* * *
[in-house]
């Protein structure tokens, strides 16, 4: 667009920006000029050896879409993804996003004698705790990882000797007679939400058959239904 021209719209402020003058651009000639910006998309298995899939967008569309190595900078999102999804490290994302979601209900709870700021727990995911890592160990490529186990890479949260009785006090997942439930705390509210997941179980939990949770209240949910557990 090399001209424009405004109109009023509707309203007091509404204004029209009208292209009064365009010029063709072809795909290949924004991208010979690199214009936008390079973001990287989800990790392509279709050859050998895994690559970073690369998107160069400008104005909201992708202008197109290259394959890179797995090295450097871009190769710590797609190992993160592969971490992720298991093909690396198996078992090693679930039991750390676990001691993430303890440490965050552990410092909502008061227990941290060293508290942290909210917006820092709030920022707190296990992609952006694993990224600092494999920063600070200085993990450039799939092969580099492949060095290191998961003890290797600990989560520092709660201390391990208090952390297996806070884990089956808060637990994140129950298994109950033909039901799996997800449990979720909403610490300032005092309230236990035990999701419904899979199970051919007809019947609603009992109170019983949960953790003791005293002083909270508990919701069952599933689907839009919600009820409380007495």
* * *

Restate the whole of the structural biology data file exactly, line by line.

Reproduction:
[in-house]
């Protein structure tokens, strides 16, 4: 667009920006000029050896879409993804996003004698705790990882000797007679939400058959239904 021209719209402020003058651009000639910006998309298995899939967008569309190595900078999102999804490290994302979601209900709870700021727990995911890592160990490529186990890479949260009785006090997942439930705390509210997941179980939990949770209240949910557990 090399001209424009405004109109009023509707309203007091509404204004029209009208292209009064365009010029063709072809795909290949924004991208010979690199214009936008390079973001990287989800990790392509279709050859050998895994690559970073690369998107160069400008104005909201992708202008197109290259394959890179797995090295450097871009190769710590797609190992993160592969971490992720298991093909690396198996078992090693679930039991750390676990001691993430303890440490965050552990410092909502008061227990941290060293508290942290909210917006820092709030920022707190296990992609952006694993990224600092494999920063600070200085993990450039799939092969580099492949060095290191998961003890290797600990989560520092709660201390391990208090952390297996806070884990089956808060637990994140129950298994109950033909039901799996997800449990979720909403610490300032005092309230236990035990999701419904899979199970051919007809019947609603009992109170019983949960953790003791005293002083909270508990919701069952599933689907839009919600009820409380007495």